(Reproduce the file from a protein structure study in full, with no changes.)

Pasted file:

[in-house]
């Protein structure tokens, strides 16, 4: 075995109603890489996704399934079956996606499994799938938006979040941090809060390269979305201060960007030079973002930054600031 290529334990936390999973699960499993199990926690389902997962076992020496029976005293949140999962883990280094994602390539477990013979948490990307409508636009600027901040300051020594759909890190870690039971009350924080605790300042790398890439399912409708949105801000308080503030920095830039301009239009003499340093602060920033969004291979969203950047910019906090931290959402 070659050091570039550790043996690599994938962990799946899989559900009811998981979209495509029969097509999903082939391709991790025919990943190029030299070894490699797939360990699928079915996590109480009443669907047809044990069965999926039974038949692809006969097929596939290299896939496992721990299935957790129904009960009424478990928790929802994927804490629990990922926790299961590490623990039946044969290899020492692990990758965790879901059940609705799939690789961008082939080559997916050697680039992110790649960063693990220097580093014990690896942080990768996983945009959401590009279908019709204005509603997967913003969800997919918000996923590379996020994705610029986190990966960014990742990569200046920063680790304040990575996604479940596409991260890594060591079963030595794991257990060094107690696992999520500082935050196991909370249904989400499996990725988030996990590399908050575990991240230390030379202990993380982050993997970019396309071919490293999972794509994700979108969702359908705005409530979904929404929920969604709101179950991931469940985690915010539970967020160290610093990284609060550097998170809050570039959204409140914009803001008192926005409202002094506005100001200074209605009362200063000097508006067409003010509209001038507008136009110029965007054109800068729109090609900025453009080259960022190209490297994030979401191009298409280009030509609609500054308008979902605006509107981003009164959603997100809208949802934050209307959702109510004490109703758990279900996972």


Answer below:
[in-house]
């Protein structure tokens, strides 16, 4: 075995109603890489996704399934079956996606499994799938938006979040941090809060390269979305201060960007030079973002930054600031 290529334990936390999973699960499993199990926690389902997962076992020496029976005293949140999962883990280094994602390539477990013979948490990307409508636009600027901040300051020594759909890190870690039971009350924080605790300042790398890439399912409708949105801000308080503030920095830039301009239009003499340093602060920033969004291979969203950047910019906090931290959402 070659050091570039550790043996690599994938962990799946899989559900009811998981979209495509029969097509999903082939391709991790025919990943190029030299070894490699797939360990699928079915996590109480009443669907047809044990069965999926039974038949692809006969097929596939290299896939496992721990299935957790129904009960009424478990928790929802994927804490629990990922926790299961590490623990039946044969290899020492692990990758965790879901059940609705799939690789961008082939080559997916050697680039992110790649960063693990220097580093014990690896942080990768996983945009959401590009279908019709204005509603997967913003969800997919918000996923590379996020994705610029986190990966960014990742990569200046920063680790304040990575996604479940596409991260890594060591079963030595794991257990060094107690696992999520500082935050196991909370249904989400499996990725988030996990590399908050575990991240230390030379202990993380982050993997970019396309071919490293999972794509994700979108969702359908705005409530979904929404929920969604709101179950991931469940985690915010539970967020160290610093990284609060550097998170809050570039959204409140914009803001008192926005409202002094506005100001200074209605009362200063000097508006067409003010509209001038507008136009110029965007054109800068729109090609900025453009080259960022190209490297994030979401191009298409280009030509609609500054308008979902605006509107981003009164959603997100809208949802934050209307959702109510004490109703758990279900996972």